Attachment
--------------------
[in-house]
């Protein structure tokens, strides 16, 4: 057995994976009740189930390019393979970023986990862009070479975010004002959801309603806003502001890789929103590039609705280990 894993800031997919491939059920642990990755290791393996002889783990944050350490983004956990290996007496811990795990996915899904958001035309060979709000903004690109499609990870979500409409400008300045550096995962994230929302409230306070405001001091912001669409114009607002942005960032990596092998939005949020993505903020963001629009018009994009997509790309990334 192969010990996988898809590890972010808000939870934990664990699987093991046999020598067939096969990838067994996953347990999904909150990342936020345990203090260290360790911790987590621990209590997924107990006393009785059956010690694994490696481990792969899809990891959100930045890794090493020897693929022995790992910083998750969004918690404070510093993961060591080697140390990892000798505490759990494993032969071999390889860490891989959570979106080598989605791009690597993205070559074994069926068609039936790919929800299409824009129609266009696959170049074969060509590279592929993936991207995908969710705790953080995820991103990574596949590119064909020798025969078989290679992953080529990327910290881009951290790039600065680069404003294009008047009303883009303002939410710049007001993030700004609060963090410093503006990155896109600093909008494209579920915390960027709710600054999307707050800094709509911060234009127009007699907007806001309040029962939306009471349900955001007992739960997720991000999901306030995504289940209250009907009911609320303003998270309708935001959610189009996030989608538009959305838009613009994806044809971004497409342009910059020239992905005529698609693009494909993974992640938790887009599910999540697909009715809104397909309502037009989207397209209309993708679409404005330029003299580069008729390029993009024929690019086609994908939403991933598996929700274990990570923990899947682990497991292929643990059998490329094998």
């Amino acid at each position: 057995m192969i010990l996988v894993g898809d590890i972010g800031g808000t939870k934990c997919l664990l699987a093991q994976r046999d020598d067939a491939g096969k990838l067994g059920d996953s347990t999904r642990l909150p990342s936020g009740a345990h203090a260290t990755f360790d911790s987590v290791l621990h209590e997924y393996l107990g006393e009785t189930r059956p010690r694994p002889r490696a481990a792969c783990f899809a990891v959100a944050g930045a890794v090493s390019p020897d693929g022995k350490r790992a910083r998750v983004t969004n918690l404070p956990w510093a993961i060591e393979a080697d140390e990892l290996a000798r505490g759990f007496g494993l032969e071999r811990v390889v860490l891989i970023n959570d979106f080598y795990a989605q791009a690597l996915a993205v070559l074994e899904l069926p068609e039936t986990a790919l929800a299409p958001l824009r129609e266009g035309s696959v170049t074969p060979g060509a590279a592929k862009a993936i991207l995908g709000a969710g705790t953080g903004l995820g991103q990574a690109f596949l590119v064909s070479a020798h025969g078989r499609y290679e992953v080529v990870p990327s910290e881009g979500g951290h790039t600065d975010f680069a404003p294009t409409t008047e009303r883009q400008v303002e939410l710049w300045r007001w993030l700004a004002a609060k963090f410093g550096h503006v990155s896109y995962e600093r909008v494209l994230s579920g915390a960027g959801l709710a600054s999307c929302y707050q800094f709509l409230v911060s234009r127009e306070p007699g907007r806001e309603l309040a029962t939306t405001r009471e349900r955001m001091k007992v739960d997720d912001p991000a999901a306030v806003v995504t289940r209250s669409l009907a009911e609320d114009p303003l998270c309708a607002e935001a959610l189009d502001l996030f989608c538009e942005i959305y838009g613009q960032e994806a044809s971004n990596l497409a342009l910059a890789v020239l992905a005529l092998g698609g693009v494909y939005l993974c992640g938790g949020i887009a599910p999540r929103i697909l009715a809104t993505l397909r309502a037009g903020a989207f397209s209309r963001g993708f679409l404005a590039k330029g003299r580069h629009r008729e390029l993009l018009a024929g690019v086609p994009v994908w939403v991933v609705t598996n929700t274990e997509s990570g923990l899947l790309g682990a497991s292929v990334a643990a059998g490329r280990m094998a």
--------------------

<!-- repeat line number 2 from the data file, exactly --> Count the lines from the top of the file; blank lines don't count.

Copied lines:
């Protein structure tokens, strides 16, 4: 057995994976009740189930390019393979970023986990862009070479975010004002959801309603806003502001890789929103590039609705280990 894993800031997919491939059920642990990755290791393996002889783990944050350490983004956990290996007496811990795990996915899904958001035309060979709000903004690109499609990870979500409409400008300045550096995962994230929302409230306070405001001091912001669409114009607002942005960032990596092998939005949020993505903020963001629009018009994009997509790309990334 192969010990996988898809590890972010808000939870934990664990699987093991046999020598067939096969990838067994996953347990999904909150990342936020345990203090260290360790911790987590621990209590997924107990006393009785059956010690694994490696481990792969899809990891959100930045890794090493020897693929022995790992910083998750969004918690404070510093993961060591080697140390990892000798505490759990494993032969071999390889860490891989959570979106080598989605791009690597993205070559074994069926068609039936790919929800299409824009129609266009696959170049074969060509590279592929993936991207995908969710705790953080995820991103990574596949590119064909020798025969078989290679992953080529990327910290881009951290790039600065680069404003294009008047009303883009303002939410710049007001993030700004609060963090410093503006990155896109600093909008494209579920915390960027709710600054999307707050800094709509911060234009127009007699907007806001309040029962939306009471349900955001007992739960997720991000999901306030995504289940209250009907009911609320303003998270309708935001959610189009996030989608538009959305838009613009994806044809971004497409342009910059020239992905005529698609693009494909993974992640938790887009599910999540697909009715809104397909309502037009989207397209209309993708679409404005330029003299580069008729390029993009024929690019086609994908939403991933598996929700274990990570923990899947682990497991292929643990059998490329094998």